My route took me right around the headland and down the steps at the end. And the farther on my travels I advanced, the more I didn’t like the look of the weather. It was just looking worse and worse

storm pointe de carolles baie de mont st michel granville manche normandy france eric hallMind you, my luck was in, for once.

The storm was advancing quite quickly but as I rounded the headland at the Pointe du Roc I could see that it was going to miss me by a good few miles.

It had found shore down by the Pointe du Carolles and places like Carolles-Plage and Jullouville were taking something of a pounding. I’m glad that it wasn’t here, because it did look particularly nasty over there.

storm high winds port de granville harbourmanche normandy france eric hallMy perambulations brought me further around the headland and here I was greeted with a sight that made the walk all worthwhile.

As I have said before … “many times” – ed … there’s nothing between that harbour wall and the eastern seaboard of the USA and here we have the highest tides in Europe.

Consequently the power that can build up in the water whenever there is a major storm anywhere in the North Atlantic is really impressive and the sea walls here catch the lot of it full force.

storm high winds port de granville harbour manche normandy france eric hallregular readers of this rubbish will recall that we’ve seen some really impressive seas come roaring in just here.

And today is no exception to that. I stoop and watched it all for a good 10 minites even though I had other things to do, just because it was so impressive.

Strangely enough, there were several people passing by here, but no-one else seemed to be interested in staying to watch the free show.

trawlers new pontoon port de granville harbour manche normandy france eric hallSo instead, I had a wander down to the port. The harbour gates were closed as, believe it or not, the tide is well out (although you might not think so) so I could cross over to the other side of the harbour.

One thing that has been interesting me is the story of the new pontoons that they have been installing in the harbour. We’ve seen the pontoons on the north side of the harbour alongside the rue du Port but I wanted to look at the new ones on this side

That is, assuming that I can get close enough to them, because they are crowded out with fishing boats right now. There can’t be too many out at sea today.

scaffolding anchoring boards port de granville harbour manche normandy france eric hallAnother thing that we’ve been looking at as we have been on our way around is the scaffolding that is bolted to the side of the harbour wall here.

Being a Sunday and with no-one around, I took the opportunity to have a closer look, trying not to fall into the harbour while I was doing it.

And the result is that I’m still not too sure of its purpose and the OSB boards here fixed to the wall don’t seem to be able to throw any light upon the subject.

All that I can think of, as a wild guess, is that it’s a set of steps for the crew of the floating pontoon to descend to their little boat.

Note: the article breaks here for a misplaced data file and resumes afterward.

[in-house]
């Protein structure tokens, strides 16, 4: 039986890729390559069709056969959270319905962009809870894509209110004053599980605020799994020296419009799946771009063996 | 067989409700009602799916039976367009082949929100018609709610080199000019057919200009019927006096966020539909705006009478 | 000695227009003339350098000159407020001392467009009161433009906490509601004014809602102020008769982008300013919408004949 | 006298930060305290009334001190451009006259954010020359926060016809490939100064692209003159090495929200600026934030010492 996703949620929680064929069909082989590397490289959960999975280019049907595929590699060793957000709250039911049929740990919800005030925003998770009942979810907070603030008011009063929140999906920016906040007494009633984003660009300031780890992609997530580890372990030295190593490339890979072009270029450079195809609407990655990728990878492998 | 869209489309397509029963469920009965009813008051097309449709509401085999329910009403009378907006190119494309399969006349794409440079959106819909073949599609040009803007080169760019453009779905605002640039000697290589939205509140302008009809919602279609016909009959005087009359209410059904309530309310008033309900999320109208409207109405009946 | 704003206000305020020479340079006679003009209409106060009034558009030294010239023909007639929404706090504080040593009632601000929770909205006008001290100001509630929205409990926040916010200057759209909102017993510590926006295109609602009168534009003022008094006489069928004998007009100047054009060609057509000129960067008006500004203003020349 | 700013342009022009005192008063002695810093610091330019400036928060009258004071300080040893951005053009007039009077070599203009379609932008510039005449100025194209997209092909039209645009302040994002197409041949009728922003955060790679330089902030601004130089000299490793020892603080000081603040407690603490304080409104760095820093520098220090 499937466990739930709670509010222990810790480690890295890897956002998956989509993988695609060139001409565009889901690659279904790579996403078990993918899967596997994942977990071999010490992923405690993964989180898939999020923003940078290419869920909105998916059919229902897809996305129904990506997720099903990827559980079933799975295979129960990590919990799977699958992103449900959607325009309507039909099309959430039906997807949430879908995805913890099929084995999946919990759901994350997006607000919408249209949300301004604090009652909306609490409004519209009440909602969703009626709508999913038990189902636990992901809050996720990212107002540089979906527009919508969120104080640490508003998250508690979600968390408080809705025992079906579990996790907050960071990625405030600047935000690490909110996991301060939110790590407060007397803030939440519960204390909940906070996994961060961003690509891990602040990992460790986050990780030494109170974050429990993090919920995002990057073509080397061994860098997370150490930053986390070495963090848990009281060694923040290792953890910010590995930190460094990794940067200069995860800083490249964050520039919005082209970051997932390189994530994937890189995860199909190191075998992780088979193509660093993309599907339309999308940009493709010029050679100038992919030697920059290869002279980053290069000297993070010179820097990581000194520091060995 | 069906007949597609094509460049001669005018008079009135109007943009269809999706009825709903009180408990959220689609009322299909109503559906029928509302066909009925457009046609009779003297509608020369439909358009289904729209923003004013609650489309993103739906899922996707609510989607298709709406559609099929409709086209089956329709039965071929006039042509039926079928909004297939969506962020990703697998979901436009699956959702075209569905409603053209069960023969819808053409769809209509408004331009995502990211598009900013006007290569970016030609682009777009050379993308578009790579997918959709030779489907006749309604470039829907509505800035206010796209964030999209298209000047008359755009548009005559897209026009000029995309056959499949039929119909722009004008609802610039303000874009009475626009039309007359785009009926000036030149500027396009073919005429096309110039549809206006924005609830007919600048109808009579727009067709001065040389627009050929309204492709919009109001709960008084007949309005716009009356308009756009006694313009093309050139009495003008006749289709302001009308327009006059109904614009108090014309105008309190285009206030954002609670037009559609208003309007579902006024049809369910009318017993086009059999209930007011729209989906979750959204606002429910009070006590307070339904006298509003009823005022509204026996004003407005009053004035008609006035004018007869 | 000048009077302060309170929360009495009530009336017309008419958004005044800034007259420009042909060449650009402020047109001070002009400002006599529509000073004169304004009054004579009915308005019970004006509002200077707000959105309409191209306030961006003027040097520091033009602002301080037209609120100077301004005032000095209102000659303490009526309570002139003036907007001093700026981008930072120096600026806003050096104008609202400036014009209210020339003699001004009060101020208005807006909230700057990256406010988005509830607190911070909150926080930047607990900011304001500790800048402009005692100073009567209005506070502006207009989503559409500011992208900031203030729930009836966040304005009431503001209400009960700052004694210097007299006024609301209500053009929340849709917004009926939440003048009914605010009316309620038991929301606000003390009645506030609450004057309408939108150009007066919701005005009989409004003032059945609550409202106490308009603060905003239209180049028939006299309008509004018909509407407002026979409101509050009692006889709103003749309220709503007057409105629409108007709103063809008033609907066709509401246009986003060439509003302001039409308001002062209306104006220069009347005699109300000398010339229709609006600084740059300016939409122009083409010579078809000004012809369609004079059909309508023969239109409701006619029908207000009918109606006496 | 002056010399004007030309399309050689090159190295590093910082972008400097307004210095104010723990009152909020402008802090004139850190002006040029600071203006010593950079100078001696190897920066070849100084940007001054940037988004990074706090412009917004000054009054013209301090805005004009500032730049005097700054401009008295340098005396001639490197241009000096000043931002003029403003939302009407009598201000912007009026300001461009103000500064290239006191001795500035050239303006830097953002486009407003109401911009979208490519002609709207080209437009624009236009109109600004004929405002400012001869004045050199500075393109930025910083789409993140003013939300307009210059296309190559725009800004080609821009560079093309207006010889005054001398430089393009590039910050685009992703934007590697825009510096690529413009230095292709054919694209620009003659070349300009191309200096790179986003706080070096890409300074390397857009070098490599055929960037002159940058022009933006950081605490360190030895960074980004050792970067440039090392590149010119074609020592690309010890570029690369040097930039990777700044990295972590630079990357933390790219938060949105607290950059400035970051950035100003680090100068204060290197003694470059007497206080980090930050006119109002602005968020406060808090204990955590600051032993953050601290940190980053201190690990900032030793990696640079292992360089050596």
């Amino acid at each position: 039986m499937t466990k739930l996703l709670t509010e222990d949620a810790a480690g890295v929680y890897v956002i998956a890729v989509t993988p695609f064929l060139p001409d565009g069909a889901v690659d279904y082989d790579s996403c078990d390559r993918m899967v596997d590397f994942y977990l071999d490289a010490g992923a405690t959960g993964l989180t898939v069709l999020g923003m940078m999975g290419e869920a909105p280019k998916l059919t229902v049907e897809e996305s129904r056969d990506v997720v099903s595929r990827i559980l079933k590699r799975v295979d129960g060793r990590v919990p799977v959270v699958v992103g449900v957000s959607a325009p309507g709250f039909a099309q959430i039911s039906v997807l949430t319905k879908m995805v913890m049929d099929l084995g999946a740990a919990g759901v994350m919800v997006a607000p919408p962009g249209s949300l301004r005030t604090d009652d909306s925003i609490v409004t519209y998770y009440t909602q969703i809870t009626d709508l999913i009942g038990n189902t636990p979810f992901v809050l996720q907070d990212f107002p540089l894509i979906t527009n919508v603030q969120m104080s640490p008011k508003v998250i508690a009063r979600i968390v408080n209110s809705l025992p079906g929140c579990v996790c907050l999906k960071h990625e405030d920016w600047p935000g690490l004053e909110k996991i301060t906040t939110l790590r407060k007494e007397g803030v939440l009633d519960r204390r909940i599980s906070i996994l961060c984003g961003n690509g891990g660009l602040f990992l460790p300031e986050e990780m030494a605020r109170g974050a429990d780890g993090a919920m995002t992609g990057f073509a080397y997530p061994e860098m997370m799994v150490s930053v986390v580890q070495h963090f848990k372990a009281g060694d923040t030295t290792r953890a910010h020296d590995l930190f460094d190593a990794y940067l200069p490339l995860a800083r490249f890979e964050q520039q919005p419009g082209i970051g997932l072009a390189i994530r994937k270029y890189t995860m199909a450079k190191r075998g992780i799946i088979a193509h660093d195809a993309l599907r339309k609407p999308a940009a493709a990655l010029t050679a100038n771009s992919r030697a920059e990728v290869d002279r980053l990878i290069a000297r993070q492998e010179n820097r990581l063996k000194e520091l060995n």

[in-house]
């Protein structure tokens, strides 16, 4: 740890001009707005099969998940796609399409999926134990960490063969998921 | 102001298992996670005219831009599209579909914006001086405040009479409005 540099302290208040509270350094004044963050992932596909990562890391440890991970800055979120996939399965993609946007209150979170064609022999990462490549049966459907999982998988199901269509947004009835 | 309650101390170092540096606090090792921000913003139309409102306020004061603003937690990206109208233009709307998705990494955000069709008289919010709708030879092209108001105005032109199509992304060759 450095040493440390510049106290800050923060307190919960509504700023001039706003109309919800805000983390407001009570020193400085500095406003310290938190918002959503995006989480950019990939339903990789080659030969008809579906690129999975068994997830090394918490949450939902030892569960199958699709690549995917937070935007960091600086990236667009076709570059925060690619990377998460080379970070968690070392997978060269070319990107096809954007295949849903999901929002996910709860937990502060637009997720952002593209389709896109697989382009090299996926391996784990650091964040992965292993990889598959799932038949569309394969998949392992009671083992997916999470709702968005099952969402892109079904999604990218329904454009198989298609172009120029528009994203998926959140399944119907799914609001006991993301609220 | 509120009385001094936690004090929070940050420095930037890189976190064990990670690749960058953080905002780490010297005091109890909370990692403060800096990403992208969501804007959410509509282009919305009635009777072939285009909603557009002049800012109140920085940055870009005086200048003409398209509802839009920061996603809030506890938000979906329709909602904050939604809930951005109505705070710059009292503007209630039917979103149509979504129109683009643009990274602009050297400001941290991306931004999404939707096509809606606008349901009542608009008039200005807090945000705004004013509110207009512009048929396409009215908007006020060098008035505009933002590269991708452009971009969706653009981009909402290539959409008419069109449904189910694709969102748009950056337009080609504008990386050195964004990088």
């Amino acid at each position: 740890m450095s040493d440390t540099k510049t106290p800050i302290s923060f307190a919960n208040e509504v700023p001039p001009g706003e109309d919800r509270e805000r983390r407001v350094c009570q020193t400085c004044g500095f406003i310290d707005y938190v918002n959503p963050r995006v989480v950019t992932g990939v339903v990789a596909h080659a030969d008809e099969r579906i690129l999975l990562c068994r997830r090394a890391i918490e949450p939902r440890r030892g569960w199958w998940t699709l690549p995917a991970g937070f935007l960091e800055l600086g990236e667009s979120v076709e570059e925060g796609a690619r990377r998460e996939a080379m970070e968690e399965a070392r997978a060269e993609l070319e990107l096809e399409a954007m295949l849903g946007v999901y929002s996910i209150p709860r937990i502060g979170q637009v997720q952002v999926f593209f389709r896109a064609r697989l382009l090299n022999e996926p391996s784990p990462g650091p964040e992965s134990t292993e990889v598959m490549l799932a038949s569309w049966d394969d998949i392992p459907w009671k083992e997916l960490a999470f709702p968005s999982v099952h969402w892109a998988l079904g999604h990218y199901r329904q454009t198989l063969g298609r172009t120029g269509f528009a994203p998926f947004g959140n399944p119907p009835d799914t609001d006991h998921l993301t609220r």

new pontoon anchoring poles port de granville harbour manche normandy france eric hallWe’ve also seen them installing steel pillars in the harbour in order to extend the row of pontoons out perpendicularly from the harbour walls.

Three have already been installed in the harbour and I was sure that there were others although I couldn’t remember how many. Consequently I went to have a good look aroud and eventually came across them.

And I was correct. I had seen them and here they are – five of them by my reckoning. That seems to indicate two lines of four each and that’s not going to be good news for the commercial boats that come here and need the open space to manoeuvre.

And that’s going to be interesting even sooner than we imagined, because Neptune, one of the gravel boats, has just left Shoreham Harbour – “next stop Granville”. I was right about the heaps of gravel.

quai de hérel roche gauthier granville manche normandy france eric hallAs you probably saw in the previous photograph, the storm has passed, the clouds are now all gone and the sun is now out.

That made me decide to push on and have a marathon walk all the way along the Quai Hérel all the way down to the new block of flats (and how I would love to live here!) and the Pointe du Roche Gauthier.

That’s as far as you can do around here. The path comes to a sudden stop and you have to retrace your steps 100 metres or so until you come to a flight of steps that go back up to the road.

quai de hérel granville manche normandy france eric hallSo, retracing my steps, I can show you the big modern building over there on the left.

That’s the CRNG, the Centre Regional de Nautisme de Granville, and it’s also where the Youth Hostel and the Salle Hérel are.

The Salle Hérel was quite interesting today – or should have been – because they were having a “Free Market” where everyone takes the stuff that they no longer want so that others may help themselves.

However I was too late because anything that might have been of interest had probably long-since gone.

old pallet bulkhead granville manche normandy france eric hallMy walk brought me up past the Tax Office and it was round about here that I had an exciting encounter.

It’s not so much the car, but what the owner was using as a bulkhead to stop whatever was in the back sliding forward into the passenger seat.